Used 2008 Audi A6 Review
Solid performance, an exquisite cabin and reasonable pricing make the 2008 Audi A6 a worthy competitor in the luxury sedan and wagon class. If you're shopping for a premium midsize car, this one should be on your short list.
In recent years, Audi has been making big strides in terms of improving its recognition in the marketplace as a premium European automaker. A key component to the brand's effort is the A6. Now in its third generation, this midsize sedan and wagon (known as the Avant) boasts V6 or V8 power, the Quattro all-wheel-drive system and class-leading interior quality. Plus, with a starting price of less than $45,000, the V6-powered 2008 A6 dramatically undercuts models from BMW and Mercedes-Benz and easily matches up to competitors from Japan.
In an effort to increase the A6's visual appeal, the former S line exterior trim package has been added to all models for 2008. This includes a new grille and bumpers, an integrated rear trunk spoiler, a rear diffuser and 18-inch wheels. For those looking for a more sporting look inside, a new S line interior package is now available that includes front sport seats, a three-spoke steering wheel and various decorative additions.
Buyers can choose from two varieties of 2008 Audi A6 sedan (there is also a high-performance S6 variant), the V6-powered 3.2 and V8-powered 4.2. Neither will set the world ablaze with their acceleration, but these world-class engines manage to propel the A6 with more than enough gusto for most luxury buyers. For those interested in extra utility, the sleek A6 Avant wagon is an excellent choice, providing arguably more style than the other wagons in its class can muster.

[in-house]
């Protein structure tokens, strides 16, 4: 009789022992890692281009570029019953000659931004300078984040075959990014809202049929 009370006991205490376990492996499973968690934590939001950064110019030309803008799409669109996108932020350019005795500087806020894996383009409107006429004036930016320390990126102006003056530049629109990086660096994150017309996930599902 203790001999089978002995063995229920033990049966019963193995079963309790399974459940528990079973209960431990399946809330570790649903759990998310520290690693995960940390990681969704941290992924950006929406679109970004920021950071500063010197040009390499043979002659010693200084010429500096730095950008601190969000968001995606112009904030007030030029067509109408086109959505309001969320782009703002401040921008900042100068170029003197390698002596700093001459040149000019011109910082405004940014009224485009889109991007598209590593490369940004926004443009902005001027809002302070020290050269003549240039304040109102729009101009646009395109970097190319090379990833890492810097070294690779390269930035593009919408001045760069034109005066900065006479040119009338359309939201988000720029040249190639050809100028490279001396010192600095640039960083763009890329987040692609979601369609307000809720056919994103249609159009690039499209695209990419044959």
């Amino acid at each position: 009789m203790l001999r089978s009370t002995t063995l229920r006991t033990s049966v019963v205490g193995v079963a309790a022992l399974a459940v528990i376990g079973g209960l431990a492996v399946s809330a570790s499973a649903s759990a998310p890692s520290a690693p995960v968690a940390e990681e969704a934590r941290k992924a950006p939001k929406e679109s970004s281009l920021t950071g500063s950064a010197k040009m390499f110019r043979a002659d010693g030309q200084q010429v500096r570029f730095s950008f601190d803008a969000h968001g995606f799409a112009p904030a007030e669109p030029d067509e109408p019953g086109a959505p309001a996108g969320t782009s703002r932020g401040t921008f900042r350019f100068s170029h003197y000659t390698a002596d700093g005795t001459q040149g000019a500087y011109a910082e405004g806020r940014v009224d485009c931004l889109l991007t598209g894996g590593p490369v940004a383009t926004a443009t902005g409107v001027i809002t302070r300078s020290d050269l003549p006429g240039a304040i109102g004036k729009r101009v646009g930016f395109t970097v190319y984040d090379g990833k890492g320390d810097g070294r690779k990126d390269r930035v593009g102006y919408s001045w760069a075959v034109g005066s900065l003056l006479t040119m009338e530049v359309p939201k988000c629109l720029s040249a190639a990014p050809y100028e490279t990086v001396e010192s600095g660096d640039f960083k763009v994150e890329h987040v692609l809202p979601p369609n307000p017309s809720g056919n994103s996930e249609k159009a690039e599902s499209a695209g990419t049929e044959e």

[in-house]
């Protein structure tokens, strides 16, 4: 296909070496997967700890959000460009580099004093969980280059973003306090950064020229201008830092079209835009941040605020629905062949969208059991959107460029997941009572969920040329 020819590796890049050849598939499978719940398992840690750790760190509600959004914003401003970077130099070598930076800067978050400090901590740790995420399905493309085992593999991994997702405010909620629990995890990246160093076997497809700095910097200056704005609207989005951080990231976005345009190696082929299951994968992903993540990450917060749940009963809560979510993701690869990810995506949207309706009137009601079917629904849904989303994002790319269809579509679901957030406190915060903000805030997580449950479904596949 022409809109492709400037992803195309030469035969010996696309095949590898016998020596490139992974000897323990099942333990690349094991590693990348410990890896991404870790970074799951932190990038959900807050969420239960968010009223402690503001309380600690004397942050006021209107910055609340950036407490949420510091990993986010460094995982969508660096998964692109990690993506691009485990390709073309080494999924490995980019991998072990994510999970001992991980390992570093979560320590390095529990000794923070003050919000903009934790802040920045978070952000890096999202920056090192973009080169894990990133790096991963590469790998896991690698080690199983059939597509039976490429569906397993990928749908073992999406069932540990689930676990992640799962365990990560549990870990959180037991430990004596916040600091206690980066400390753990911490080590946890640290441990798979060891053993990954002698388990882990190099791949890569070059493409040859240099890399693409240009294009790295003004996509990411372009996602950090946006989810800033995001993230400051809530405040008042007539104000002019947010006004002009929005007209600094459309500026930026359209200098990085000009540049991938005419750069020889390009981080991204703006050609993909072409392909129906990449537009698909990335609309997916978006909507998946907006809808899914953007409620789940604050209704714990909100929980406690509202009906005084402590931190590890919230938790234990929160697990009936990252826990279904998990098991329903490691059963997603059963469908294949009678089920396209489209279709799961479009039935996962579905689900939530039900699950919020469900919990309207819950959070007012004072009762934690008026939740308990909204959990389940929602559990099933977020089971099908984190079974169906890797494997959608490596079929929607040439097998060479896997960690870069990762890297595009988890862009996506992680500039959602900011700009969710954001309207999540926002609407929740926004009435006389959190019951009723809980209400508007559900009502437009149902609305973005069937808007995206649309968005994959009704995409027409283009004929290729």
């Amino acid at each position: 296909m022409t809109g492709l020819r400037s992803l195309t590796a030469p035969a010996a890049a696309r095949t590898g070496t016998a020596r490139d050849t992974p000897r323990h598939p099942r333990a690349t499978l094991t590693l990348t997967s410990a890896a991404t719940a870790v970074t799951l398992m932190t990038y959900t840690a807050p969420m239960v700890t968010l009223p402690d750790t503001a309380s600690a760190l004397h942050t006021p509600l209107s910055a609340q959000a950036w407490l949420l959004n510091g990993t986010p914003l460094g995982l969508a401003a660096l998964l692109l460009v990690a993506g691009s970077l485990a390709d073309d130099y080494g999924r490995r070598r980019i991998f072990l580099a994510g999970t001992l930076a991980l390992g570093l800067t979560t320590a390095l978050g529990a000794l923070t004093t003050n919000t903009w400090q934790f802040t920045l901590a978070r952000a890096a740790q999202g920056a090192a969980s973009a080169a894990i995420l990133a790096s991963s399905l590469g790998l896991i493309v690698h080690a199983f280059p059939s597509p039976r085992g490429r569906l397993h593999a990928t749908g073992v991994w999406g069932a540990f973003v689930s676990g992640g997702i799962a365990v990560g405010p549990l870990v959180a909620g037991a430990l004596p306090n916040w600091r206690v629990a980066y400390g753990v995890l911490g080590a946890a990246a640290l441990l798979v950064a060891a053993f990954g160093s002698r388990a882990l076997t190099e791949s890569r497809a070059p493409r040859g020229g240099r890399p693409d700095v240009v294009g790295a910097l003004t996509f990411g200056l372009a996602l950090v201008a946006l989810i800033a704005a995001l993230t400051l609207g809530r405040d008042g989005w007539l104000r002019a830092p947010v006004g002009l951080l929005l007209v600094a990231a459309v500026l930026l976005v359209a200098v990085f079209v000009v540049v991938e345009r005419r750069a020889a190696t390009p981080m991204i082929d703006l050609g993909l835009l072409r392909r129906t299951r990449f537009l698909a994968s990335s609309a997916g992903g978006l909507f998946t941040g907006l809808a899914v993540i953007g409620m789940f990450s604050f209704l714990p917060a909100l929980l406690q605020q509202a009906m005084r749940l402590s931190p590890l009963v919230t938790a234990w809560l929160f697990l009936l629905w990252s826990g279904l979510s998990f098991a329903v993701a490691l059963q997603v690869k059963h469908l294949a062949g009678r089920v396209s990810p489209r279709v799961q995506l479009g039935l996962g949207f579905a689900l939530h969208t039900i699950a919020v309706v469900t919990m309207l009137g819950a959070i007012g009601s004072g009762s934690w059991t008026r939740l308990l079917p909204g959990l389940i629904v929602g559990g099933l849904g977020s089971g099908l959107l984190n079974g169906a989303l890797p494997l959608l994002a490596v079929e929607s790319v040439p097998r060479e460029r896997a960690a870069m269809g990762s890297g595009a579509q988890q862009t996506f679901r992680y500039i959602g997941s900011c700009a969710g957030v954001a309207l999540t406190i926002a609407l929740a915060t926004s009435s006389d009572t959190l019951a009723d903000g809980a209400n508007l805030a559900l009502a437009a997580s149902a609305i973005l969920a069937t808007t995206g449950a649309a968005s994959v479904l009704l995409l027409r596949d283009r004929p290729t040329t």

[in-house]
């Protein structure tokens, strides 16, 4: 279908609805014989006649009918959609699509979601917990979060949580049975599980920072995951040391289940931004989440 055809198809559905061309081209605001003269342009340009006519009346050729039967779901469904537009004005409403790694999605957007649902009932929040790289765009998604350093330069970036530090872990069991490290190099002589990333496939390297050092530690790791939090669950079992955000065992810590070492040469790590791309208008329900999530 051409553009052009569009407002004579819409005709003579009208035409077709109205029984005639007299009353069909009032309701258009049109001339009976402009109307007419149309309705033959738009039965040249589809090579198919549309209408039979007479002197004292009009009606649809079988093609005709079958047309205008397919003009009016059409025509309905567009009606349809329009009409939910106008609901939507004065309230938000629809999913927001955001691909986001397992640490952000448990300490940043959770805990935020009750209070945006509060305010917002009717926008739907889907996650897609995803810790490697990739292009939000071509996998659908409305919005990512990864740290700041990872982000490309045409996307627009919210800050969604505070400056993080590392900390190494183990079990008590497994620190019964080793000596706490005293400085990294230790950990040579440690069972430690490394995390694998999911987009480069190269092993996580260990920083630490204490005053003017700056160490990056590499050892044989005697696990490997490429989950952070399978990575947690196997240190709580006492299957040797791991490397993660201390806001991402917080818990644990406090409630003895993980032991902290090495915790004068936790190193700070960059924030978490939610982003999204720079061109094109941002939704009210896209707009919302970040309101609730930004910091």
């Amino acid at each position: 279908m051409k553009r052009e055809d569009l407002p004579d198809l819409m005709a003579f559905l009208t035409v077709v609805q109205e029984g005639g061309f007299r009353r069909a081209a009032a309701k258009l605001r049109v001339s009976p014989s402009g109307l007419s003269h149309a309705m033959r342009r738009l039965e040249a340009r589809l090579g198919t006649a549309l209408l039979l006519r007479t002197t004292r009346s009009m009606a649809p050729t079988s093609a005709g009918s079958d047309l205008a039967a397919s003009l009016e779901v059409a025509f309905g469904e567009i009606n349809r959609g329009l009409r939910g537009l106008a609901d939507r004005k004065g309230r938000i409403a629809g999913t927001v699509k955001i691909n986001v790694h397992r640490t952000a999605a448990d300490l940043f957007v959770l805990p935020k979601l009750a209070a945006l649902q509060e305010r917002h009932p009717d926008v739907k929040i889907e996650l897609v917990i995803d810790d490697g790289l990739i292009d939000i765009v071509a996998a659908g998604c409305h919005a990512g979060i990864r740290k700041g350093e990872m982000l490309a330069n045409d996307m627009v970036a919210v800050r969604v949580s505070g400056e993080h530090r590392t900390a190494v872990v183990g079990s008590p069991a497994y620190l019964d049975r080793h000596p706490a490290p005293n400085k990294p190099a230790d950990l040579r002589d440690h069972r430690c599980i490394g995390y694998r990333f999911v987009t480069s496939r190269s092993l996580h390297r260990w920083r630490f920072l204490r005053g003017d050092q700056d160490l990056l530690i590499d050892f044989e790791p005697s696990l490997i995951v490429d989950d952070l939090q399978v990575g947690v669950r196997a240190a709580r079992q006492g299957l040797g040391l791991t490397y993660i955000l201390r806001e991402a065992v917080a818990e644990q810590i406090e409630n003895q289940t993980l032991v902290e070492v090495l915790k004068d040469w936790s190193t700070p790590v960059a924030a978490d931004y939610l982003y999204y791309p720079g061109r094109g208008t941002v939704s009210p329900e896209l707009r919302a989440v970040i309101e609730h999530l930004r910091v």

Virtually all A6s found at Audi dealerships come with options on them, but even then, a well-equipped 3.2 model still rings in at less than its German competition. Only the Acura RL, Cadillac STS and Infiniti M35 can match the A6 3.2's value. The A6 4.2, on the other hand, though costing less than German peers, is quite a bit pricier than some rivals, but remains one of the very few V8-powered cars in its class to offer all-wheel drive.
On the whole, we're pretty fond of the A6. Although not as fun as the BMW 5 Series and not as prestigious as the Mercedes E-Class, the 2008 Audi A6 is an excellent example of a car that does almost everything right. Whether you go for the sedan or wagon, the A6's abundant luxury, sporty handling and comfortable ride make it a pleasurable vehicle for nearly all occasions.
trim levels & features
The 2008 Audi A6 is available as a sedan and Avant (wagon). The sedan comes in 3.2 and 4.2 trim levels, and these numbers roughly correspond to the size of engine fitted. The Avant comes in the 3.2 trim only. Standard features on the 3.2 sedan include 18-inch alloy wheels, wood interior trim, a trip computer, leather seating, power front seats, dual-zone automatic climate control, Audi's MMI control interface and a 10-speaker stereo with a glovebox-mounted CD changer and satellite radio. The 3.2 Avant is similar but adds a sunroof. The top-of-the-line 4.2 sedan provides adaptive xenon headlights, a sunroof, heated front seats, auto-dimming mirrors, upgraded leather upholstery and driver memory settings.
Nearly all A6 3.2 models found at dealerships will come with a premium package that essentially adds the features of the 4.2. Other options include 19-wheels with performance tires, a sport-tuned suspension, an adaptive air suspension, rear park assist with a rearview camera, a lane departure warning system, adaptive cruise control, a navigation system, iPod integration and voice-recognition technology.